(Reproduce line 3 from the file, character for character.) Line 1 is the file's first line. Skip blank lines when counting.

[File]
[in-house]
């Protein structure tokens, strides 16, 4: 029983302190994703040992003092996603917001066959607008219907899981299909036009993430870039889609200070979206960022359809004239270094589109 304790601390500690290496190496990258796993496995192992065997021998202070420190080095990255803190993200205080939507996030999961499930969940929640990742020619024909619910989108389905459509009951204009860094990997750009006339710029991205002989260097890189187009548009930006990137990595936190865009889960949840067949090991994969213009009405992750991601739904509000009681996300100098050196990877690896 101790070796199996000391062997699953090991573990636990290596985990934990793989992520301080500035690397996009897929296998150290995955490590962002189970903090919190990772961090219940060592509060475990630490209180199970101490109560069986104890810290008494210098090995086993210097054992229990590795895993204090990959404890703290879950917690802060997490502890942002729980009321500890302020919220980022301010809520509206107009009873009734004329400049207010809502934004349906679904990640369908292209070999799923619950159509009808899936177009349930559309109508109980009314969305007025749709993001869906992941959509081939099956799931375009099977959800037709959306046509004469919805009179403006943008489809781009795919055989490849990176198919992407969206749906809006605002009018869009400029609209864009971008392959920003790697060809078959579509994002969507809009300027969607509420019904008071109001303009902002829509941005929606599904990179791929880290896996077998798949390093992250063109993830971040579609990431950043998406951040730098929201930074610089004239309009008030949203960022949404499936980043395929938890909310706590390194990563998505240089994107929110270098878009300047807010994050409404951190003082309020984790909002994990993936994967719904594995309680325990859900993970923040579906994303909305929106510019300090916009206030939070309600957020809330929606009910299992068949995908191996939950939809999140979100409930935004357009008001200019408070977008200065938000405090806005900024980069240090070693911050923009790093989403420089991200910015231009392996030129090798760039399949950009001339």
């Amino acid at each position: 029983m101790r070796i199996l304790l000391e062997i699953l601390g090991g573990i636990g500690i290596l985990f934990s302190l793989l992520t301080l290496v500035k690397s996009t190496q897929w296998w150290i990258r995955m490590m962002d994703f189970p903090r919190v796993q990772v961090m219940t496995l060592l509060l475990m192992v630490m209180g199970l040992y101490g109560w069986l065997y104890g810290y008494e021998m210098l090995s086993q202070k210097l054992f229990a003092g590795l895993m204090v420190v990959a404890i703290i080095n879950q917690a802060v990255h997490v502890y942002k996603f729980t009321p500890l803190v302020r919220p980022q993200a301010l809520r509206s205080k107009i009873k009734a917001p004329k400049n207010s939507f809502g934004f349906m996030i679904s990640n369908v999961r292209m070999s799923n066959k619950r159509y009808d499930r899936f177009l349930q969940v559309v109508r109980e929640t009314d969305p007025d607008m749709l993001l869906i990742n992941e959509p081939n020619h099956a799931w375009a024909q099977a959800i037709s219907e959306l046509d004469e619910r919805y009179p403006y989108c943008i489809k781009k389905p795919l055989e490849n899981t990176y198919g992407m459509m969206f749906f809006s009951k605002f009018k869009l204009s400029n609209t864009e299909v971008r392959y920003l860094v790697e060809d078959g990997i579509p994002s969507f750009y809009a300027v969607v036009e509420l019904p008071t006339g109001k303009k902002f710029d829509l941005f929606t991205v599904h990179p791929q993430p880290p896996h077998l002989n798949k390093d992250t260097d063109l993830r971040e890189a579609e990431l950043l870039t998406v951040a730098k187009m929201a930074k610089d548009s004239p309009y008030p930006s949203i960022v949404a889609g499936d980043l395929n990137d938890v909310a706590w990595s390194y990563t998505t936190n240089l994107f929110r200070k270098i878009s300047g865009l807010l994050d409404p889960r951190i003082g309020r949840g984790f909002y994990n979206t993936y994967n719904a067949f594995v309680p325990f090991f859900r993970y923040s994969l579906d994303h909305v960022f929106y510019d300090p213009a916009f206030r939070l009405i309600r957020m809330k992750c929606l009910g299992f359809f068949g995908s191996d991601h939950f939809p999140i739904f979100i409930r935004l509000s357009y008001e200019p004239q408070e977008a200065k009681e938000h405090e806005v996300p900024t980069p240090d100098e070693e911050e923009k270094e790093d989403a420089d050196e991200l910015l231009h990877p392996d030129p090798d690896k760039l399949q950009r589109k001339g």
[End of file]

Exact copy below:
């Amino acid at each position: 029983m101790r070796i199996l304790l000391e062997i699953l601390g090991g573990i636990g500690i290596l985990f934990s302190l793989l992520t301080l290496v500035k690397s996009t190496q897929w296998w150290i990258r995955m490590m962002d994703f189970p903090r919190v796993q990772v961090m219940t496995l060592l509060l475990m192992v630490m209180g199970l040992y101490g109560w069986l065997y104890g810290y008494e021998m210098l090995s086993q202070k210097l054992f229990a003092g590795l895993m204090v420190v990959a404890i703290i080095n879950q917690a802060v990255h997490v502890y942002k996603f729980t009321p500890l803190v302020r919220p980022q993200a301010l809520r509206s205080k107009i009873k009734a917001p004329k400049n207010s939507f809502g934004f349906m996030i679904s990640n369908v999961r292209m070999s799923n066959k619950r159509y009808d499930r899936f177009l349930q969940v559309v109508r109980e929640t009314d969305p007025d607008m749709l993001l869906i990742n992941e959509p081939n020619h099956a799931w375009a024909q099977a959800i037709s219907e959306l046509d004469e619910r919805y009179p403006y989108c943008i489809k781009k389905p795919l055989e490849n899981t990176y198919g992407m459509m969206f749906f809006s009951k605002f009018k869009l204009s400029n609209t864009e299909v971008r392959y920003l860094v790697e060809d078959g990997i579509p994002s969507f750009y809009a300027v969607v036009e509420l019904p008071t006339g109001k303009k902002f710029d829509l941005f929606t991205v599904h990179p791929q993430p880290p896996h077998l002989n798949k390093d992250t260097d063109l993830r971040e890189a579609e990431l950043l870039t998406v951040a730098k187009m929201a930074k610089d548009s004239p309009y008030p930006s949203i960022v949404a889609g499936d980043l395929n990137d938890v909310a706590w990595s390194y990563t998505t936190n240089l994107f929110r200070k270098i878009s300047g865009l807010l994050d409404p889960r951190i003082g309020r949840g984790f909002y994990n979206t993936y994967n719904a067949f594995v309680p325990f090991f859900r993970y923040s994969l579906d994303h909305v960022f929106y510019d300090p213009a916009f206030r939070l009405i309600r957020m809330k992750c929606l009910g299992f359809f068949g995908s191996d991601h939950f939809p999140i739904f979100i409930r935004l509000s357009y008001e200019p004239q408070e977008a200065k009681e938000h405090e806005v996300p900024t980069p240090d100098e070693e911050e923009k270094e790093d989403a420089d050196e991200l910015l231009h990877p392996d030129p090798d690896k760039l399949q950009r589109k001339g």